When Gonzalo Montiel scored the fourth and decisive penalty in the World Cup final, Lionel Messi – the captain of Argentina and its highest goal-scorer - sunk to his knees.
The 35-year-old was in tears, eight years ago at a similar stage of the tournament but on the other side of the result, with the Golden Ball in hand and his head down.
In Qatar, he made a round of the Lusail Stadium on the shoulders of former teammate Sergio Aguero with the famed World Cup trophy in his hands.
Messi flew into Doha with a different set of expectations than those in Brazil 2014. He was no more a Barcelona player; neither was he a scurrying 27-year-old forward.
Instead, the captain and a Copa America winner, was in his final World Cup – a tournament his country had last won under Diego Maradona 36 years ago in Mexico even before he was born.
At the global extravaganza, Messi’s playmaking ability saw him drop deep when the situation demanded, carry the ball into the final third and then... the magic began.
Argentina’s first match saw it take the through-ball approach when passes along the flanks were fed to Messi. When it fell flat, the Argentine donned a different robe – playing 1-2s, progressing through combination passes and releasing teammates (often forwards) in the final third.
In fact, Messi ran the least among most of his teammates - a mere 8 km against the team average of 10.5 km. But his passing ability saw him join forces with Alexis Mac Allister and Nicolas Otamendi for a perfect hit against Australia.
The same player – drawing defenders to himself against Netherlands – nutmegged Nathan Ake to deliver an exquisite pass to Nahuel Molina and open the scoring in the quarterfinals.
Dutch painter Rembrandt used to paint using a technique called ‘impasto’ which involved using thick colours through little brush strokes. But the strokes were so sublime, his paintings attract the most eyes in galleries around the world.
When Messi rounded Josko Gvardiol, dribbled down the right flank and cut back for a cross to Julian Alvarez, it looked like a routine - something he would do eyes closed during training.
But the very act in a packed Lusail Stadium is something different. It was so exquisite that the Croatian 20-year-old - one of the revelations in Qatar 2022 - was made to look like a court jester at the Shakespeare Globe who had forgotten his lines.
Against France and in perhaps the most important game of his life and career, Messi was at it again: making quick runs from the midfield and waiting for the right gap to slice through.
A tiny error and that was it – he was off, shifting from the mid-block to a high-block, marching forward with two, sometimes one, towards Lloris’ hideout.
The final goal from La Albiceleste presents the perfect example here. Argentina attacked on the counter, Lautaro Martinez snatched the ball, passed it to Messi who forwarded it to Enzo Fernandez, the three barging into the French penalty box.
Enzo crossed it for Lautaro but his shot – stopped by Lloris – was slammed home by Messi. Checkmate!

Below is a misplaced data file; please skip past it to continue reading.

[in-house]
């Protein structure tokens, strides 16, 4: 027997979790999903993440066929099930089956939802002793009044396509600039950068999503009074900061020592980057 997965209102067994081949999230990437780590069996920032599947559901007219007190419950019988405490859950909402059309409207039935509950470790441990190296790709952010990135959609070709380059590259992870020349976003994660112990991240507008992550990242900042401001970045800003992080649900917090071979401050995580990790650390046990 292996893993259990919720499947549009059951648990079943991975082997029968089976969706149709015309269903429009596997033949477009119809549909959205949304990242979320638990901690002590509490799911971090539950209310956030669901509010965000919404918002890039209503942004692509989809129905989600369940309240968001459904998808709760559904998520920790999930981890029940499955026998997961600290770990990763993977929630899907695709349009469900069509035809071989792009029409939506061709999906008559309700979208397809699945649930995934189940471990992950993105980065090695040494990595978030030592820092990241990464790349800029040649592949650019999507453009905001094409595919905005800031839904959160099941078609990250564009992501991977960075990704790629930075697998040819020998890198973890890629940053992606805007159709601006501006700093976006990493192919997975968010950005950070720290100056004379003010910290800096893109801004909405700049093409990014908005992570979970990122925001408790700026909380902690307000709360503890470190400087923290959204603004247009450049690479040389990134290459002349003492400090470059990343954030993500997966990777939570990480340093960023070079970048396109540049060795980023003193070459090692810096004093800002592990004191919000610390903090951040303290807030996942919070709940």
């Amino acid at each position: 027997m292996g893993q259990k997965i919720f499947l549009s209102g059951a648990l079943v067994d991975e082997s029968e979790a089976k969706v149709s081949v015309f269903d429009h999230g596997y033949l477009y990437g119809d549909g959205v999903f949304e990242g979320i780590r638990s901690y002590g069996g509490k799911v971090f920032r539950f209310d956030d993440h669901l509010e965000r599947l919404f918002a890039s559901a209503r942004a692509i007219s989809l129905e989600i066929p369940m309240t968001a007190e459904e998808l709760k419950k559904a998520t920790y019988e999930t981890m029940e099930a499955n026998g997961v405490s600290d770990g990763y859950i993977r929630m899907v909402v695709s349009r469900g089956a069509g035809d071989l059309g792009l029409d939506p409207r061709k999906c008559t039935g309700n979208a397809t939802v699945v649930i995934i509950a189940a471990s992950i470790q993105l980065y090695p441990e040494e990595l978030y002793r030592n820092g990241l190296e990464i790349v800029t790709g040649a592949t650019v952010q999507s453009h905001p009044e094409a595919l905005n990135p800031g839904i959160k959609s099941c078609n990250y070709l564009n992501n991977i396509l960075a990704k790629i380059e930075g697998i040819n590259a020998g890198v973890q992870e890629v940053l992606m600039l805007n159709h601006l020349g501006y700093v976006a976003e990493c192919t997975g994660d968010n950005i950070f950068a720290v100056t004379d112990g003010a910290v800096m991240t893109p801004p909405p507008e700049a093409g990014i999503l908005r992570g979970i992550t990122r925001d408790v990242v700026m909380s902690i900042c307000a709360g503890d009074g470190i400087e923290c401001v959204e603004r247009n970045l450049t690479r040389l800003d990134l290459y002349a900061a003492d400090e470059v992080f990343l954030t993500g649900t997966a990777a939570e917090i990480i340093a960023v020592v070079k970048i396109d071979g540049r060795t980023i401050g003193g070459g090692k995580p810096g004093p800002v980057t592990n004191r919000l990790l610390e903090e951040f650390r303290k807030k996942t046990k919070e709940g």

Messi had six goals in four World Cups before landing in Qatar. He now has 13 – more than any Argentine and the fourth-highest overall. With nine assists to go with it, he sits level with Pele in most goal contributions in the tournament.
Unlike his gameplay for Paris Saint-Germain, where his long balls are astutely received and delivered by Neymar, in Argentina colours, it was his little passes, runs and vision that set him apart and made him an absolute spectacle in the desert nation.
The seven-time Ballon D’Or winner had everything – a reliable and strong midfielder in Rodrigo de Paul, a Copa America-winning goalkeeper Emiliano Martinez and above all, a finisher to ensure the ball ended up at the back of the net - Julian Alvarez. The 22-year-old, with four goals in his maiden World Cup campaign, has turned out to be what Jorge Valdano was to Diego Maradona.
The Manchester City striker will start fighting for a starting spot in Pep Guardiola’s side when he returns to the Premier League next week.
It was a well-oiled machine for Messi to drive – orchestrating attacks, delivering assists, scoring decisive goals and saving crucial ones.
But the Chi-Flow was his despair: one last dance before calling it quits on a World Cup career marked by a blip - Gonzalo Higuain’s miss against Germany in the 2014 final. And what a dance it turned out to be in Qatar!
“Look what this cup is... it’s beautiful,” said Messi after winning the coveted trophy. “We suffered a lot, but we made it… it’s crazy that it happened this way. I wanted it badly. I knew that God was going to give it to me. I had a pre-sentiment that it was going to be this.…it made me feel enormously happy.”
The Argentine’s runs, run of goals and presence on the field in the 2022 World Cup, especially at the Lusail Stadium where he mostly played, have no doubt made him the Rembrandt of football – one you can stand and stare at for hours and hours without losing interest or appeal.
The king of Argentina now has a new name – Lionel Messi – and he just got his crown in Qatar.